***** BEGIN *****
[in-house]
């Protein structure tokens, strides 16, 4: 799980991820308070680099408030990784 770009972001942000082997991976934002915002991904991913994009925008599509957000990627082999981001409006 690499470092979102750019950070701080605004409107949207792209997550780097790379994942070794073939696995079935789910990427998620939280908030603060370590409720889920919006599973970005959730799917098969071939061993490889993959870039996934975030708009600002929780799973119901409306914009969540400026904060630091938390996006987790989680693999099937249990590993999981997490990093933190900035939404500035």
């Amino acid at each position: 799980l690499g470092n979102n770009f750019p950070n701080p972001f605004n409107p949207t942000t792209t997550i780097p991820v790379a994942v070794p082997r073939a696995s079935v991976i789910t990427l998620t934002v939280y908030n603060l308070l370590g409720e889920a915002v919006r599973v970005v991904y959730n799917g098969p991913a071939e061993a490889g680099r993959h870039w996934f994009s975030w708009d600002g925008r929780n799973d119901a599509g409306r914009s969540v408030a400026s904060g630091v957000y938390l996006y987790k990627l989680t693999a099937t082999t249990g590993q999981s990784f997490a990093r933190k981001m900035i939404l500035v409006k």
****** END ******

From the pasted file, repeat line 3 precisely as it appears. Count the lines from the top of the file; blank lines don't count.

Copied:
């Amino acid at each position: 799980l690499g470092n979102n770009f750019p950070n701080p972001f605004n409107p949207t942000t792209t997550i780097p991820v790379a994942v070794p082997r073939a696995s079935v991976i789910t990427l998620t934002v939280y908030n603060l308070l370590g409720e889920a915002v919006r599973v970005v991904y959730n799917g098969p991913a071939e061993a490889g680099r993959h870039w996934f994009s975030w708009d600002g925008r929780n799973d119901a599509g409306r914009s969540v408030a400026s904060g630091v957000y938390l996006y987790k990627l989680t693999a099937t082999t249990g590993q999981s990784f997490a990093r933190k981001m900035i939404l500035v409006k």